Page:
Why do foot ulcers recur in diabetic patients?

Diabet Med. 1999 Mar;16(3):245-9. doi: 10.1046/j.1464-5491.1999.00032.x.


Aim: To investigate factors predisposing to recurrent foot ulceration in patients with diabetes mellitus.

Methods: Two groups of patients who had attended a specialist Diabetes Foot Centre were assessed: relapsers (n = 26), whose foot ulceration had recurred at least twice, and nonrelapsers (n = 25), whose initial ulcer had not recurred for at least 2 years.

Results: In the relapser group 10/26 patients waited at least 24 h before reporting symptoms compared with only 2/25 in the nonrelapser group (P < 0.05). Vibration perception threshold (volts) was 38 +/- 12 (mean +/- SD) in relapsers compared with 25 +/- 13 in nonrelapsers (P < 0.005). Cold perception threshold (degrees C) was 9.1 +/- 4.6 in relapsers compared with 5.1 +/- 3.5 in nonrelapsers (P<0.005). HbA1c (%) was significantly raised at 8.5 +/- 1.7 in relapsers compared with 7.6 +/- 1.2 in nonrelapsers (P = 0.03). Alcohol intake was 0.5 (median, interquartile range 0-2) units per day in relapsers compared with 0.0 (median, interquartile range 0-0.25) units in nonrelapsers (P = 0.04). Smoking habits, housing conditions, visual acuity, threshold for warm perception and the Doppler pressure index were not significantly different in the two groups.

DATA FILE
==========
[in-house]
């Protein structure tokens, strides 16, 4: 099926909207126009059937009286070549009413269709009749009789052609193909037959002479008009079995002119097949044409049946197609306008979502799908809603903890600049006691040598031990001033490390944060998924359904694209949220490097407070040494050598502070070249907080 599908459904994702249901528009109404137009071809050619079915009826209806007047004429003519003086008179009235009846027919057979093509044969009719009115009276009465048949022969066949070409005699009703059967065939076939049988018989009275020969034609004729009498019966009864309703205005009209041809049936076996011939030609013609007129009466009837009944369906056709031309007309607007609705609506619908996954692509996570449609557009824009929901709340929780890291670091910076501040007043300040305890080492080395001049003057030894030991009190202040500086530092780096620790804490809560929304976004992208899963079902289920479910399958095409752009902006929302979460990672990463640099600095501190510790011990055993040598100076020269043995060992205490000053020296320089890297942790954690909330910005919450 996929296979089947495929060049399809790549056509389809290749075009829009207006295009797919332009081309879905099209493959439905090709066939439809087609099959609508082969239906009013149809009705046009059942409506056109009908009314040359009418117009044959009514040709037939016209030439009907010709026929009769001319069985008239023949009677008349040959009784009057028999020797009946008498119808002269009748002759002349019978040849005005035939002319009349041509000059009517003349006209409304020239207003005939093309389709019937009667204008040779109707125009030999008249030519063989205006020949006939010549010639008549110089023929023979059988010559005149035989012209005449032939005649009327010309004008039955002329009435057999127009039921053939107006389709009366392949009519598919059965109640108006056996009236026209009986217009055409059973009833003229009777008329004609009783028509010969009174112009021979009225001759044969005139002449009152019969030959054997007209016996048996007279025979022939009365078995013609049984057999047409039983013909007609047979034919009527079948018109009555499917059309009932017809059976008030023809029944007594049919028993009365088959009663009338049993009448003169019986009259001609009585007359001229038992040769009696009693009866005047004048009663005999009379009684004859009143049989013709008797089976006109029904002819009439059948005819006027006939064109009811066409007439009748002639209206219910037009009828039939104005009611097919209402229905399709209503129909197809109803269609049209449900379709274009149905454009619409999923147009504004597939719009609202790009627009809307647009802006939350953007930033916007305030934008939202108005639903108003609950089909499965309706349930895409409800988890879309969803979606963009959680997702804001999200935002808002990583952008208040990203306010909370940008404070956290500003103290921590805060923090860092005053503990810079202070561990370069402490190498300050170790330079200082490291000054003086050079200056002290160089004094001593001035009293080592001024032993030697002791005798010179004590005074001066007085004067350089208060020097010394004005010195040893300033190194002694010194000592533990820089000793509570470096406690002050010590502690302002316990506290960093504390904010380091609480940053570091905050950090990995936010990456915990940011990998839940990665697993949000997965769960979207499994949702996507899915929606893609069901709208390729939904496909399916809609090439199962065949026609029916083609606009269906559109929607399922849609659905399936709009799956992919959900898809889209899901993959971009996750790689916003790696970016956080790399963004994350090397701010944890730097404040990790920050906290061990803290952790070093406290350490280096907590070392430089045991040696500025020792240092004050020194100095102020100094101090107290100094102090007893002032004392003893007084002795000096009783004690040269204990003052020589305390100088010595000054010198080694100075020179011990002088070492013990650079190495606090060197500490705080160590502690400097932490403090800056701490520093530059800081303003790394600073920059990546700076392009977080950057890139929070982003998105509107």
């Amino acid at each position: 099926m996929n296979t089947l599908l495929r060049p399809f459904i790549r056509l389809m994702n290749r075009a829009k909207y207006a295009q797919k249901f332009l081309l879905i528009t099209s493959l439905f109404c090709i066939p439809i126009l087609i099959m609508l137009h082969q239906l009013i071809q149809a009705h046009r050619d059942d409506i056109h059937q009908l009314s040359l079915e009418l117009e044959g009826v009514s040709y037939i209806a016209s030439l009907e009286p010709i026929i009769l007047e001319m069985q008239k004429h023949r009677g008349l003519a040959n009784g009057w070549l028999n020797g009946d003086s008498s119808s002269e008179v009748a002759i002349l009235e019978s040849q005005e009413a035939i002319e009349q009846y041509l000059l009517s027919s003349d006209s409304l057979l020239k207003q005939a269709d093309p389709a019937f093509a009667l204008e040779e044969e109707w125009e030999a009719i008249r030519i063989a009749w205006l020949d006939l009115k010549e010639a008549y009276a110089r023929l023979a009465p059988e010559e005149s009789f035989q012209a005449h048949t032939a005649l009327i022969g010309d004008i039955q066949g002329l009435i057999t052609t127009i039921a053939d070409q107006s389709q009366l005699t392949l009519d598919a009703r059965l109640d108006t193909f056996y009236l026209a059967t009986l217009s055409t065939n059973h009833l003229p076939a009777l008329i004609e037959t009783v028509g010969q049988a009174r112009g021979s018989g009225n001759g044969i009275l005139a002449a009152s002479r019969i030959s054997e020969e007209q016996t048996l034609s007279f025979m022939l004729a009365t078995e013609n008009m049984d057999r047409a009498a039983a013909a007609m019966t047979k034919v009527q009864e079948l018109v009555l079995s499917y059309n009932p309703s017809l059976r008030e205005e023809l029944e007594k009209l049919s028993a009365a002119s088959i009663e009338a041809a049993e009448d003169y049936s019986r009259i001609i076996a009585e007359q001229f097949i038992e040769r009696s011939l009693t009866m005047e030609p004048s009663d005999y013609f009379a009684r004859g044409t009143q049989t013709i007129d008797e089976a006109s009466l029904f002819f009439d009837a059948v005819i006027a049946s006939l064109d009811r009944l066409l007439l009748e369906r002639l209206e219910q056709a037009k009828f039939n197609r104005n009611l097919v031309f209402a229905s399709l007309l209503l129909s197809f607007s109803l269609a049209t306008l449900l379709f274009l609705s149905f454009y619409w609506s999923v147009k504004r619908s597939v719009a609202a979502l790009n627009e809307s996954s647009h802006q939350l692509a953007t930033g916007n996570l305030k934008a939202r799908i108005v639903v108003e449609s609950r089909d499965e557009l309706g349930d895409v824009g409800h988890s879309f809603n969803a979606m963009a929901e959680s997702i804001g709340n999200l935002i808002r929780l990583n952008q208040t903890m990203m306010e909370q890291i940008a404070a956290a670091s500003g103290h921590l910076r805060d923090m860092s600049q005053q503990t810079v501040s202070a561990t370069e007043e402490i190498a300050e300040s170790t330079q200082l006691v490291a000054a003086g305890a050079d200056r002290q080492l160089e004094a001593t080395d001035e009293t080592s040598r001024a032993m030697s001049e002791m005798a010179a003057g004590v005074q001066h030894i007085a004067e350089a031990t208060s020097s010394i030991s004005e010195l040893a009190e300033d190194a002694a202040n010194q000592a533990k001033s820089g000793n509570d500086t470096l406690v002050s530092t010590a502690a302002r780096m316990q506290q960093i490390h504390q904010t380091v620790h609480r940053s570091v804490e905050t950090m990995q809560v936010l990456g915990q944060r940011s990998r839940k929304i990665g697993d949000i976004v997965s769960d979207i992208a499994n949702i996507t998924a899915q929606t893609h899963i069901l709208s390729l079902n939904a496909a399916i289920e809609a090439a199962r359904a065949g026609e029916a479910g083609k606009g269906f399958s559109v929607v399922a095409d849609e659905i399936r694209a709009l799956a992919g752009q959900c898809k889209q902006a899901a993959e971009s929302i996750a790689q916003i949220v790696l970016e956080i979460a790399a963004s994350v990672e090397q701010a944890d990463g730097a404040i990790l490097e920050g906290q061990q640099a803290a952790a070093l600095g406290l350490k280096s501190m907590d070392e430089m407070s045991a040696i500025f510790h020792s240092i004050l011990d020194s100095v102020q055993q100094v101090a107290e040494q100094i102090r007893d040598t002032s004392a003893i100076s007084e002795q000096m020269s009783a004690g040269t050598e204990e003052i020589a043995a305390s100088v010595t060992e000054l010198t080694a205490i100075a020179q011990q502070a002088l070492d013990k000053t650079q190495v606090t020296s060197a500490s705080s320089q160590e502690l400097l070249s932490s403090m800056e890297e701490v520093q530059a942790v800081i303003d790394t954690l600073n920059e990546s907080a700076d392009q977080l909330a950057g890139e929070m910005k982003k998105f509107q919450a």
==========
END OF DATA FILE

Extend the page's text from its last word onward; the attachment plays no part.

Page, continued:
Conclusions: Patients who develop recurrent foot ulceration delay in reporting symptoms, when compared with diabetic patients whose foot ulceration does not recur. The relapsers also have evidence of poorer glycaemic control, more neuropathy and increased alcohol intake.

Publication types

  • Clinical Trial
  • Controlled Clinical Trial

MeSH terms

  • Adult
  • Aged
  • Aged, 80 and over
  • Diabetic Foot / therapy*
  • Female
  • Humans
  • Male
  • Middle Aged
  • Recurrence
  • Risk Factors
  • Statistics as Topic